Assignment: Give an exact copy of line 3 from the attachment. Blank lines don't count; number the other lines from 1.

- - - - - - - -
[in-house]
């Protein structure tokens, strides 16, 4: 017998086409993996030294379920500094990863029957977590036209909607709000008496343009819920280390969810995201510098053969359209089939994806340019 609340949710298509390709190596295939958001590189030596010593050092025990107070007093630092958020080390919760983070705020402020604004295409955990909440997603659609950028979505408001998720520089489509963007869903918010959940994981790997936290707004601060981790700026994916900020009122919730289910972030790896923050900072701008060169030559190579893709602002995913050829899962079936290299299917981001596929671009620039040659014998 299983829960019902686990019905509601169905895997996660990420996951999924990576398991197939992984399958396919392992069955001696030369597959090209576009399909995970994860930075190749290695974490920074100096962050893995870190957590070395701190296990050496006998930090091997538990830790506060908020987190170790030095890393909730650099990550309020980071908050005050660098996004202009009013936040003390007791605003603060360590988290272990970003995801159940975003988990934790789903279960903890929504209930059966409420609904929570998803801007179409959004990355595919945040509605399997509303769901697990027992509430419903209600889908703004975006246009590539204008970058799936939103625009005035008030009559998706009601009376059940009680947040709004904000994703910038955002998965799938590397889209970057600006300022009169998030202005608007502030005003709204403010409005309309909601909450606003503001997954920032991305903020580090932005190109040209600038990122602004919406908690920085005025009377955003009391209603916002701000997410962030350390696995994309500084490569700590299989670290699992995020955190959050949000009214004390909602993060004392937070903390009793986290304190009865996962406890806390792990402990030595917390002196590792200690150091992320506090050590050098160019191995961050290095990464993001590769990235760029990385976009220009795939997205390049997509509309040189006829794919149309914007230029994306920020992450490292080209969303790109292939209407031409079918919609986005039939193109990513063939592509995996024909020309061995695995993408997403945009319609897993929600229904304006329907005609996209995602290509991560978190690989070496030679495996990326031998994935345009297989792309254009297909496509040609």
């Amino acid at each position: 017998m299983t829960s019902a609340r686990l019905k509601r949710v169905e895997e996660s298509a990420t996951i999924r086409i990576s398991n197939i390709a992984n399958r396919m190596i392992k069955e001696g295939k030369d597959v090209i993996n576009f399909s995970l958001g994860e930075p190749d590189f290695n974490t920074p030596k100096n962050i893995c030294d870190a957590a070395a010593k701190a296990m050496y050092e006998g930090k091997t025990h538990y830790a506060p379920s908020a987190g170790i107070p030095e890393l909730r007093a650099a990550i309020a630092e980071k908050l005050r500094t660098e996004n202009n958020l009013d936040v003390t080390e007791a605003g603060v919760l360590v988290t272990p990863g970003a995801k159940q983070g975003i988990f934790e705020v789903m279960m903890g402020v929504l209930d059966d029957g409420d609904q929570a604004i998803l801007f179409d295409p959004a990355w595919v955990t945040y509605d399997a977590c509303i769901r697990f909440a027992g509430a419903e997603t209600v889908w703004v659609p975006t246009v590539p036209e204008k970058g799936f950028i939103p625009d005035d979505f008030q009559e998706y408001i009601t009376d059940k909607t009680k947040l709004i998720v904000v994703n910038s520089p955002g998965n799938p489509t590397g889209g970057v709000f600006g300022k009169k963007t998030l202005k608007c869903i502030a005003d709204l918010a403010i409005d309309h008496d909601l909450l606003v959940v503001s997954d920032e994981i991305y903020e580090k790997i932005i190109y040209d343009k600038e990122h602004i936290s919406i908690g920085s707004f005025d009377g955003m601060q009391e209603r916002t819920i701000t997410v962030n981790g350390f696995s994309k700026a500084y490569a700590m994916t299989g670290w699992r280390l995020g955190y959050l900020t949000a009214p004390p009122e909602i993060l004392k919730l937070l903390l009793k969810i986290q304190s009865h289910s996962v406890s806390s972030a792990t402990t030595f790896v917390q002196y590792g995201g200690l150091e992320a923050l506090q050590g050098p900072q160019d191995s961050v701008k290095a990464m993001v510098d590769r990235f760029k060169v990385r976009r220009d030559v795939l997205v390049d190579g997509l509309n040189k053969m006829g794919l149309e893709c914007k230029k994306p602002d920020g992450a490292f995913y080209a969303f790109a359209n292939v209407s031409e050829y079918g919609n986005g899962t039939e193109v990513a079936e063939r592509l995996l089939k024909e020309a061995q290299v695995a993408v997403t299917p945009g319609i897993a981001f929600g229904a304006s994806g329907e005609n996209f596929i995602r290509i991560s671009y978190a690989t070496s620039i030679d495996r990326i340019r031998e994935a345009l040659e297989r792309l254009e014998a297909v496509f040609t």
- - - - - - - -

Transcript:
């Amino acid at each position: 017998m299983t829960s019902a609340r686990l019905k509601r949710v169905e895997e996660s298509a990420t996951i999924r086409i990576s398991n197939i390709a992984n399958r396919m190596i392992k069955e001696g295939k030369d597959v090209i993996n576009f399909s995970l958001g994860e930075p190749d590189f290695n974490t920074p030596k100096n962050i893995c030294d870190a957590a070395a010593k701190a296990m050496y050092e006998g930090k091997t025990h538990y830790a506060p379920s908020a987190g170790i107070p030095e890393l909730r007093a650099a990550i309020a630092e980071k908050l005050r500094t660098e996004n202009n958020l009013d936040v003390t080390e007791a605003g603060v919760l360590v988290t272990p990863g970003a995801k159940q983070g975003i988990f934790e705020v789903m279960m903890g402020v929504l209930d059966d029957g409420d609904q929570a604004i998803l801007f179409d295409p959004a990355w595919v955990t945040y509605d399997a977590c509303i769901r697990f909440a027992g509430a419903e997603t209600v889908w703004v659609p975006t246009v590539p036209e204008k970058g799936f950028i939103p625009d005035d979505f008030q009559e998706y408001i009601t009376d059940k909607t009680k947040l709004i998720v904000v994703n910038s520089p955002g998965n799938p489509t590397g889209g970057v709000f600006g300022k009169k963007t998030l202005k608007c869903i502030a005003d709204l918010a403010i409005d309309h008496d909601l909450l606003v959940v503001s997954d920032e994981i991305y903020e580090k790997i932005i190109y040209d343009k600038e990122h602004i936290s919406i908690g920085s707004f005025d009377g955003m601060q009391e209603r916002t819920i701000t997410v962030n981790g350390f696995s994309k700026a500084y490569a700590m994916t299989g670290w699992r280390l995020g955190y959050l900020t949000a009214p004390p009122e909602i993060l004392k919730l937070l903390l009793k969810i986290q304190s009865h289910s996962v406890s806390s972030a792990t402990t030595f790896v917390q002196y590792g995201g200690l150091e992320a923050l506090q050590g050098p900072q160019d191995s961050v701008k290095a990464m993001v510098d590769r990235f760029k060169v990385r976009r220009d030559v795939l997205v390049d190579g997509l509309n040189k053969m006829g794919l149309e893709c914007k230029k994306p602002d920020g992450a490292f995913y080209a969303f790109a359209n292939v209407s031409e050829y079918g919609n986005g899962t039939e193109v990513a079936e063939r592509l995996l089939k024909e020309a061995q290299v695995a993408v997403t299917p945009g319609i897993a981001f929600g229904a304006s994806g329907e005609n996209f596929i995602r290509i991560s671009y978190a690989t070496s620039i030679d495996r990326i340019r031998e994935a345009l040659e297989r792309l254009e014998a297909v496509f040609t």